Libertarianism in a Nutshell: The Beliefs and Structure Behind a Modern Political Philosophy

Personal Liberty The idea of self-ownership is fundamental to the Libertarian way of thinking.  You own your body and mind.  You are free to make choices for yourself and accept the consequences of your own actions.  Your freedom to make those choices end when someone else’s rights begin.  We have liberty and it is fundamental to living in a free society.  Government should not dictate to you the choices you make and no individuals, along with that government, should use force against one another to further their own beliefs.  The only use of force that is justified is in self-defense.  If my liberty is in danger I have a right to defend it.Personal liberty extends to privacy.  My personal relationships are no ones business, and I have a right to privacy guaranteed to me under the 4th Amendment of the Constitution.  This right should not be infringed upon by the government or other individuals.Economic LibertyFreedom extends to my economic well being.  I have every right to benefit from a free market, capitalistic system, where my wealth and bounty is mine to keep.  “The only proper role of government in the economic realm is to protect property rights, adjudicate disputes, and provide a legal framework in which voluntary trade is protected. All efforts by government to redistribute wealth, or to control or manage trade, are improper in a free society.” (That was taken straight from Libertarian Party Platform).  Free people have every right to buy and exchange in a free market, enter into contracts between consenting adults, and strive for the best possible economic outcome for their lives.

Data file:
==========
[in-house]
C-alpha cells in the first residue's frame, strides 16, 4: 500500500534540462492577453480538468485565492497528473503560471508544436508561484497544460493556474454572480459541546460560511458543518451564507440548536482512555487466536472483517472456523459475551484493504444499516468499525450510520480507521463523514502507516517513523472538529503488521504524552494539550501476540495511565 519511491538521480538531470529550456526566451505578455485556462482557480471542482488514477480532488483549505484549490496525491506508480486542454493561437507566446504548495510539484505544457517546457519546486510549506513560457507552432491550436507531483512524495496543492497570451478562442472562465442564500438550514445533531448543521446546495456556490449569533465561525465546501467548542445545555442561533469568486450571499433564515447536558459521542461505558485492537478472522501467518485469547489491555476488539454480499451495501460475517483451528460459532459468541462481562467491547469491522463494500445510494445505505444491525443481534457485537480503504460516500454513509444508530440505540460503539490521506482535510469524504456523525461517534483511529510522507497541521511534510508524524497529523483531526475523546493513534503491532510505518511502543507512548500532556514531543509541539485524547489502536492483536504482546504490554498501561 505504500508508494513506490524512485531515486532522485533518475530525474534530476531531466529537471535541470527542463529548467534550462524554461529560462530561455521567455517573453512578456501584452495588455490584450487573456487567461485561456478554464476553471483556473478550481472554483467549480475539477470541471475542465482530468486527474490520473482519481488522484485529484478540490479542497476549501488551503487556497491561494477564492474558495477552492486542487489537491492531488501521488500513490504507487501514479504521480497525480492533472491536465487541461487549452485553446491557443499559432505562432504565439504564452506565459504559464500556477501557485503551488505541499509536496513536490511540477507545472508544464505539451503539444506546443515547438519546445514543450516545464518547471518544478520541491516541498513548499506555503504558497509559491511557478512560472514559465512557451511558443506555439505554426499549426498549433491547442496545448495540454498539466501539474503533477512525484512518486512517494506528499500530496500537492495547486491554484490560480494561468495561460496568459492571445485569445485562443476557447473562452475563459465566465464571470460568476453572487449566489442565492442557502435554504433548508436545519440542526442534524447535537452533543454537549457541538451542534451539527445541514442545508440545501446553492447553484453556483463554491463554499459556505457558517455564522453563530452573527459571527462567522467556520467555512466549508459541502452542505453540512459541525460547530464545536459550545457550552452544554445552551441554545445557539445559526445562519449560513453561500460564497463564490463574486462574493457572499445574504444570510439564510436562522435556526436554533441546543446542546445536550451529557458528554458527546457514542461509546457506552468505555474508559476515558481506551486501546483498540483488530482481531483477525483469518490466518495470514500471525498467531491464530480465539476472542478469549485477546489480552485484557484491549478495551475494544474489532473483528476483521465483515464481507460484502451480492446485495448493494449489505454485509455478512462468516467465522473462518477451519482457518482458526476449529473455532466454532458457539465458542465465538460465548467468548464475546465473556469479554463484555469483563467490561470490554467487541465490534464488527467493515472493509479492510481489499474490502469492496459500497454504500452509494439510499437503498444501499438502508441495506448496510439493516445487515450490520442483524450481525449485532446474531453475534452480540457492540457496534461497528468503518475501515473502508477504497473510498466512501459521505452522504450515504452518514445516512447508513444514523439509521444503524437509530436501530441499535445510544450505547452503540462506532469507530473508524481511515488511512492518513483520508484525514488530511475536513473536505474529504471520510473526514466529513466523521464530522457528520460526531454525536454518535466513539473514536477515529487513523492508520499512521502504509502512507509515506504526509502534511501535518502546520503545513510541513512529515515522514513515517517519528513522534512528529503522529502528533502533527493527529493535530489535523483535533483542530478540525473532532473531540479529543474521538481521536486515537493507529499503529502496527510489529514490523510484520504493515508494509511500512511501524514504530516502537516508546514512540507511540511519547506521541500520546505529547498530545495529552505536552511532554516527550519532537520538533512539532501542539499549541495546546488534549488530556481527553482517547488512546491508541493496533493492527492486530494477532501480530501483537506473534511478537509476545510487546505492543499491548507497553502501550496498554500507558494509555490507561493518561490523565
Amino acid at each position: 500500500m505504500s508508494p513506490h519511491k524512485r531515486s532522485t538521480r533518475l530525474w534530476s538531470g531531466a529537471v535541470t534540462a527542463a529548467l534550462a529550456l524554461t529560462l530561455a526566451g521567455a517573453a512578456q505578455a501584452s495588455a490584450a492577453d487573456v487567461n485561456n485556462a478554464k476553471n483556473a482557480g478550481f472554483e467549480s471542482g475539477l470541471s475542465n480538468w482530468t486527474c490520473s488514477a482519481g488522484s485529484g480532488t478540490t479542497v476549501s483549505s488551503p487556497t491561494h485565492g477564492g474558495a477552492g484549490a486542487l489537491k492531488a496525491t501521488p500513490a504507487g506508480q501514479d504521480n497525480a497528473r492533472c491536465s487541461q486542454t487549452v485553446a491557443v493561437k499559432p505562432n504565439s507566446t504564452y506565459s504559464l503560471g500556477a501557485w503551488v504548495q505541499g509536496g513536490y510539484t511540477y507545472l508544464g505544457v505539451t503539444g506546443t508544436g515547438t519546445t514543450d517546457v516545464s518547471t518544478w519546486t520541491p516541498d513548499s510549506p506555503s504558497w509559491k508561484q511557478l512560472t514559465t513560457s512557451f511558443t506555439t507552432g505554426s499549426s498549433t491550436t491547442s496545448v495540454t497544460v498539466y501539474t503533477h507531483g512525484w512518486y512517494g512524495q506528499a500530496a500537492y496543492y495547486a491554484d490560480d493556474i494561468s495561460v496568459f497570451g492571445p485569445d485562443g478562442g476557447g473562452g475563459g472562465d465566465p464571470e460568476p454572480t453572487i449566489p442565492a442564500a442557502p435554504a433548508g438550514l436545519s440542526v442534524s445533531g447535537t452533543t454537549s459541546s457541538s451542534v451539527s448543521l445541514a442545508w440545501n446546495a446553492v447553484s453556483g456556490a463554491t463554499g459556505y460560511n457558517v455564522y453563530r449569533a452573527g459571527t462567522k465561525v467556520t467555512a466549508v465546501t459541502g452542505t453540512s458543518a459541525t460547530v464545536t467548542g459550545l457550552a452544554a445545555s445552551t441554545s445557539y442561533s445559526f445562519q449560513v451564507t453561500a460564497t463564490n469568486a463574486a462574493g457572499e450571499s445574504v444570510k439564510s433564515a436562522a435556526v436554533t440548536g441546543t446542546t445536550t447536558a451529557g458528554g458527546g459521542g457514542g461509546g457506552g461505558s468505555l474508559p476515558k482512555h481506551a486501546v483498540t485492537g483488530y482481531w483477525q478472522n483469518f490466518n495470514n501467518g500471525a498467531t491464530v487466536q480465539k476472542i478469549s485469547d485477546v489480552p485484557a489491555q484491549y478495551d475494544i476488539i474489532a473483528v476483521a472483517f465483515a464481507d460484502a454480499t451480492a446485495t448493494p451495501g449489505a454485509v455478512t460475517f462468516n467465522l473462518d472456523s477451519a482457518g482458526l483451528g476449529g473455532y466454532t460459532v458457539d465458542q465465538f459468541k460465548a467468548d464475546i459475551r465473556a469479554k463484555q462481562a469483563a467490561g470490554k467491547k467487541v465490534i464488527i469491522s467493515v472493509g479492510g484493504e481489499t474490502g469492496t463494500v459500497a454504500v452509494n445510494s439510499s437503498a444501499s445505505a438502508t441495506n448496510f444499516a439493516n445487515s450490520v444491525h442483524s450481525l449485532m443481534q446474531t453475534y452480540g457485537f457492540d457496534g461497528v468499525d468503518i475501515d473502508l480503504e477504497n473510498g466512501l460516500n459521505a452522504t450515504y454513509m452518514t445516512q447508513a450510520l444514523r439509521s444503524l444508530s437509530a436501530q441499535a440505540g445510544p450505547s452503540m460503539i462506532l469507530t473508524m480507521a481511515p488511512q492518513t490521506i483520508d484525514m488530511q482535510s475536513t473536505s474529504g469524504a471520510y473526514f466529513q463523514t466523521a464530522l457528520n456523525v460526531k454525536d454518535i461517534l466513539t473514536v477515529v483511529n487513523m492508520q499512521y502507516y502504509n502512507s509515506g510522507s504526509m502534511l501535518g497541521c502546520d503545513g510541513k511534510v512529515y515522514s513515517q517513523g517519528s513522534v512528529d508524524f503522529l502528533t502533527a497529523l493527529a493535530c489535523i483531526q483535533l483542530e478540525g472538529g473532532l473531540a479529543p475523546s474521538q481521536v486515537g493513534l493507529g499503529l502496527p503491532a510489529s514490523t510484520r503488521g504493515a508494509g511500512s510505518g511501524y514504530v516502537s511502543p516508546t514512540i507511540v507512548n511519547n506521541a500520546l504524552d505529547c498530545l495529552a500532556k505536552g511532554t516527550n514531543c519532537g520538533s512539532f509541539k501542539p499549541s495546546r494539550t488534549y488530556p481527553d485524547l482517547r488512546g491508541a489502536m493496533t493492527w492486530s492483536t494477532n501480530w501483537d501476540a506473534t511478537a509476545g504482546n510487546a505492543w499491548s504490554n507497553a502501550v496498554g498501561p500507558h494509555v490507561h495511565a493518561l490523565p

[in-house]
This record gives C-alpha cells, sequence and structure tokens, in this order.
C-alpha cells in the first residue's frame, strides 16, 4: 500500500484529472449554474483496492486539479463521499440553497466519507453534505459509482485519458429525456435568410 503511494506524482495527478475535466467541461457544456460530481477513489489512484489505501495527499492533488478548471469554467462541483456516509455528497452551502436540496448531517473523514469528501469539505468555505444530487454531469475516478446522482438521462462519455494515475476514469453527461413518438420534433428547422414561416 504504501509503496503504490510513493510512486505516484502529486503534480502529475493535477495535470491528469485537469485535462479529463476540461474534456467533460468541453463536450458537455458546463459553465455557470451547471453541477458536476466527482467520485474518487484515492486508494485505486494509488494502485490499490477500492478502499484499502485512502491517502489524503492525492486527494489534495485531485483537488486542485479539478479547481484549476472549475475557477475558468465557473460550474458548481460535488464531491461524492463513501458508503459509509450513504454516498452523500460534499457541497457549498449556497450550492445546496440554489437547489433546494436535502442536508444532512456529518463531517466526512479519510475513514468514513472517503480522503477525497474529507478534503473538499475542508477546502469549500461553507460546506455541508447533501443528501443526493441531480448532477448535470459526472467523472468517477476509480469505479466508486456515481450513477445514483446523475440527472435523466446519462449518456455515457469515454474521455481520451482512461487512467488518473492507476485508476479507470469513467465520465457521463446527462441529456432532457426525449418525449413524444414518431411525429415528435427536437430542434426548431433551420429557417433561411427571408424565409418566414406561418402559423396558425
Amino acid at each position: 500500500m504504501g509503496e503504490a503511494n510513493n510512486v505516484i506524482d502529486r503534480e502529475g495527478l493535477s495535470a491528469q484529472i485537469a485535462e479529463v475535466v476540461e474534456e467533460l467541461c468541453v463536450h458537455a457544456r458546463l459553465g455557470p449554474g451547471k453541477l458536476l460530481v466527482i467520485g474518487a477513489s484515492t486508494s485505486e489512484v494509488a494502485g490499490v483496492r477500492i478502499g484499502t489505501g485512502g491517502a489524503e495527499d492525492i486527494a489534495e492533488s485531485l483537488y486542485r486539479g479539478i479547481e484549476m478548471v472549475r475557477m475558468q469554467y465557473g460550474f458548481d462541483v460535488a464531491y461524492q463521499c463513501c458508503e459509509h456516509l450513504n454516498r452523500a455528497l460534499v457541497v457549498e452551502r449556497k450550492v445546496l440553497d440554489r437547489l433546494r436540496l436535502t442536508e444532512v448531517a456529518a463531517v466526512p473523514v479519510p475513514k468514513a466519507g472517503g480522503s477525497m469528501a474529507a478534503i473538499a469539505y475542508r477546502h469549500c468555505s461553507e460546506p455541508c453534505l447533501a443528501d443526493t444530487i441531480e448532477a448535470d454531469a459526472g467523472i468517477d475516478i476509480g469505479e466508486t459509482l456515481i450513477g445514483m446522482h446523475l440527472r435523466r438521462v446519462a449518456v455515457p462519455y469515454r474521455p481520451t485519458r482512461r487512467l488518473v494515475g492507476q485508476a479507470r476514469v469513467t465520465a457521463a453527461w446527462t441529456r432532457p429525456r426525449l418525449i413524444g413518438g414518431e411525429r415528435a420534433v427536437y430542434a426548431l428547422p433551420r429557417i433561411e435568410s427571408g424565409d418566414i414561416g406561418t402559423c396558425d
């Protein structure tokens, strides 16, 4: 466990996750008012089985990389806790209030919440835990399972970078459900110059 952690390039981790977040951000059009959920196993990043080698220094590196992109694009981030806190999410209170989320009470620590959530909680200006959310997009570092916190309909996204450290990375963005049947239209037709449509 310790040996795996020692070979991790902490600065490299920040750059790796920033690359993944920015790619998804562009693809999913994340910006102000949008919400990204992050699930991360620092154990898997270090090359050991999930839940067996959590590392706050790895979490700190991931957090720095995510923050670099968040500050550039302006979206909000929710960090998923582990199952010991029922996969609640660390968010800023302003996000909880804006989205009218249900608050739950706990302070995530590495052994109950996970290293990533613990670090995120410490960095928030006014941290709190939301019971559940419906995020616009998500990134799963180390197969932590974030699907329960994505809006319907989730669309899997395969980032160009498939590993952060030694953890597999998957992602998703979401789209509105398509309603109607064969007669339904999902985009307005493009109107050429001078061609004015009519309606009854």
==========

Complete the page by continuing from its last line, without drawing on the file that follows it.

Source: Libertarianism in a Nutshell: The Beliefs and Structure Behind a Modern Political Philosophy

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